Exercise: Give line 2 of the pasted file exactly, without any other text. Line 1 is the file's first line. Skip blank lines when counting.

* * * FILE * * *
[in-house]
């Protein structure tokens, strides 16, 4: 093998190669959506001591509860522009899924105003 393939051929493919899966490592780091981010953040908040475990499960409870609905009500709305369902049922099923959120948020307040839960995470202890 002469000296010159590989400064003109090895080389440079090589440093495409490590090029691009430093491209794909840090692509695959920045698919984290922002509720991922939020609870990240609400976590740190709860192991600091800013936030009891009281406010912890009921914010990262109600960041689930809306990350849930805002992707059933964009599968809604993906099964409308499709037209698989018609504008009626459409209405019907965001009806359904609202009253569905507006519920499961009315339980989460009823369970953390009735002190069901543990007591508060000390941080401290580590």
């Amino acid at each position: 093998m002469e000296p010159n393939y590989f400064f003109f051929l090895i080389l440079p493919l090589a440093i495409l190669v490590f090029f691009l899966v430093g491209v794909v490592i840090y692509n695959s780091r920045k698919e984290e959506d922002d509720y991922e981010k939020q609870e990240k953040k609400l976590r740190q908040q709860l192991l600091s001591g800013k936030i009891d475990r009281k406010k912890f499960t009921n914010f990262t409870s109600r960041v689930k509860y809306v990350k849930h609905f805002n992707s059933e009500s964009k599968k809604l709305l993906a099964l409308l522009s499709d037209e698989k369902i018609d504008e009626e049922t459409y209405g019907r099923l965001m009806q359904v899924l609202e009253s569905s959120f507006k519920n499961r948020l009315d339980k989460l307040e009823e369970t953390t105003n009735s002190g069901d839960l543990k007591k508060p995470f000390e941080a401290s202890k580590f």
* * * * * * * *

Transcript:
């Protein structure tokens, strides 16, 4: 093998190669959506001591509860522009899924105003 393939051929493919899966490592780091981010953040908040475990499960409870609905009500709305369902049922099923959120948020307040839960995470202890 002469000296010159590989400064003109090895080389440079090589440093495409490590090029691009430093491209794909840090692509695959920045698919984290922002509720991922939020609870990240609400976590740190709860192991600091800013936030009891009281406010912890009921914010990262109600960041689930809306990350849930805002992707059933964009599968809604993906099964409308499709037209698989018609504008009626459409209405019907965001009806359904609202009253569905507006519920499961009315339980989460009823369970953390009735002190069901543990007591508060000390941080401290580590």